Life Cycle Analysis e-reader vs printed books

by: Mirjam Visser, 2011-05-18 06:05:49 UTC
Sustainability Aspects: After about 20 e-books read the e-reader is 'paid-off' in respect of carbon footprint. After that every year use the

The Story


Personally I love the smell of freshly printed books. Yes, I know it’s chemicals I smell and that they are unhealthy. But I adapted and switched to reading my books electronically (on my mac and ipod, there is a limit to the number of gadgets you can carry around). And I am not the only one; Amazon now sells more e-books then printed books.

Only time will tell if electronic book readers are to become a new standard in the future. But the Cleantech Group took an in-depth look at the environmental impact of the devices with a lifecycle analysis.

The study finds that e-readers could have a major impact on improving the sustainability and environmental impact on the publishing industry, one of the world’s most polluting sectors. In 2008, the U.S. book and newspaper industries combined resulted in the harvesting of 125 million trees, not to mention wastewater that was produced or its massive carbon footprint.

The Cleantech Group’s report, The environmental impact of Amazon’s Kindle, suggests that e-readers are still a niche technology, with a little more than 1 million units sold to date. So they really haven’t had much impact on the environment, be it good or bad. But with sales projected to see an uptick, reaching to 14.4 million in 2012, the report looks at the emissions that devices like the market leader, Amazon’s Kindle, could produce and prevent.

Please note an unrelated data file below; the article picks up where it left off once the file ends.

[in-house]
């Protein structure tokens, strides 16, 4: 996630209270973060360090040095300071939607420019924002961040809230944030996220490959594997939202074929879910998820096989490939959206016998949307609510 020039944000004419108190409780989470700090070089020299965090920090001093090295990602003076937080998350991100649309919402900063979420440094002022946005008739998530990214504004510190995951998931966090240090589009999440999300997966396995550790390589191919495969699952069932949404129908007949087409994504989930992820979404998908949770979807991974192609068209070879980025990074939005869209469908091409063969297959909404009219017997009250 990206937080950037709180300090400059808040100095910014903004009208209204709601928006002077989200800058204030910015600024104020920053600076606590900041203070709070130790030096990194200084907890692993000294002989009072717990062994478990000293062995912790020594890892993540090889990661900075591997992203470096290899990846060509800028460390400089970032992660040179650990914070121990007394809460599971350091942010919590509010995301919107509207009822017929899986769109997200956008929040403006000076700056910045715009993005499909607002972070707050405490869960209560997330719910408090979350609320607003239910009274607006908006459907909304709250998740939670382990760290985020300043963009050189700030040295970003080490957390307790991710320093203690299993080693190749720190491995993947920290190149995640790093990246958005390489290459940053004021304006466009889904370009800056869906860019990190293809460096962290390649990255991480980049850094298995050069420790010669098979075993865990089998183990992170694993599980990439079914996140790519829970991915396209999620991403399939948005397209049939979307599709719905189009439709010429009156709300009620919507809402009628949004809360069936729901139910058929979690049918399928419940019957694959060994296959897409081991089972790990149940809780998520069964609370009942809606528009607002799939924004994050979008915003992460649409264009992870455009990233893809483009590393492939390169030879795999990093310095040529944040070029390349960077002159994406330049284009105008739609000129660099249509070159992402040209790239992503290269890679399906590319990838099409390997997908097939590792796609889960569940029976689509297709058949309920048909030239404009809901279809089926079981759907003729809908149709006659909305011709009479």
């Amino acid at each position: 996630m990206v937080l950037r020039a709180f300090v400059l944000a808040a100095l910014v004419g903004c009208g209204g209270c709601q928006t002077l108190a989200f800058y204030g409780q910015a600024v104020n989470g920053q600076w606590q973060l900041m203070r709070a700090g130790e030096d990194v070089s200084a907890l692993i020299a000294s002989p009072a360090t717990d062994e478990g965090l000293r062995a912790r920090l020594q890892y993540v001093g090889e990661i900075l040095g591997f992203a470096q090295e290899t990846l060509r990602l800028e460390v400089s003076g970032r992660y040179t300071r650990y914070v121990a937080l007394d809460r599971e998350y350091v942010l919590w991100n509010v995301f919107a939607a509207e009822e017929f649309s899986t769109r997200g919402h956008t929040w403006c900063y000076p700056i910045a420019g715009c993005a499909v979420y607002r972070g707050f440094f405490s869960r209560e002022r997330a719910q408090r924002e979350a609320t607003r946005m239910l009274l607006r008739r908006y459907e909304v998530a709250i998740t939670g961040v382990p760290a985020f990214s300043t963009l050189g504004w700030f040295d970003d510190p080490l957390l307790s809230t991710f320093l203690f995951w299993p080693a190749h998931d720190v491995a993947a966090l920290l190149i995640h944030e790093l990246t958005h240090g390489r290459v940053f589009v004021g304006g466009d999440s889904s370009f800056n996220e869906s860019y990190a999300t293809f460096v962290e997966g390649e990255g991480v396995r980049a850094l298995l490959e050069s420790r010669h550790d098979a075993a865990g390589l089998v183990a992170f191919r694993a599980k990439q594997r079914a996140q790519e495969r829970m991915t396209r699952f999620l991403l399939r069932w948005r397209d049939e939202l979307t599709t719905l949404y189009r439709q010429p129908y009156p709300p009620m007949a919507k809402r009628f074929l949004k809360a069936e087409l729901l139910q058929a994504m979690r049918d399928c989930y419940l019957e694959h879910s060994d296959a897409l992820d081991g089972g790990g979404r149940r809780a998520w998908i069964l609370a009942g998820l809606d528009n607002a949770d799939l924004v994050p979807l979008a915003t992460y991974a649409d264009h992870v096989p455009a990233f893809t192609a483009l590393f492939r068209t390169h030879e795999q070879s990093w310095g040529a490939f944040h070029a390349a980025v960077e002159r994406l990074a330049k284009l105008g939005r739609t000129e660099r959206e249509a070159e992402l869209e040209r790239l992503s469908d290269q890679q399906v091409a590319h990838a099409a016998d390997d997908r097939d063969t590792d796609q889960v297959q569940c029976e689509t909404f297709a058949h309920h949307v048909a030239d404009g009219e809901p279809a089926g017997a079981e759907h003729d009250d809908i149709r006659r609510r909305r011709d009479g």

The report indicates that, on average, the carbon emitted in the lifecycle of a Kindle is fully offset after the first year of use. Any additional years of use result in net carbon savings, equivalent to an average of 168 kg of CO2 per year (the emissions produced in the manufacture and distribution of 22.5 books)."

The Cleantech Group forecasts that e-readers purchased from 2009 to 2012 could prevent 5.3 billion kg of carbon dioxide in 2012, or 9.9 billion kg during the four-year time period.

However, there are obstacles to overcome for the devices and their content to reach its full potential, the reports suggests. The publishing industry would need to put standards in place to help speed adoption of the technology. Finding a balance between IP-protection and user-friendliness by making it possible to share between your different electronically devices and maybe within your family, after all you also share hard copies. Reductions in emissions are also dependent on the publishing industry decreasing its production of physical books, according to the report.

The report also encourages academic institutions to implement pilot testing of e-readers as a replacement to physical textbooks, citing schools such as Princeton University, the University of Virginia, and Arizona State University already leading the way. And imagine the schoolkids; some carry 7-11 kg of books around every day.

Product: books
Designer: na
Manufacturer: na
Category: books


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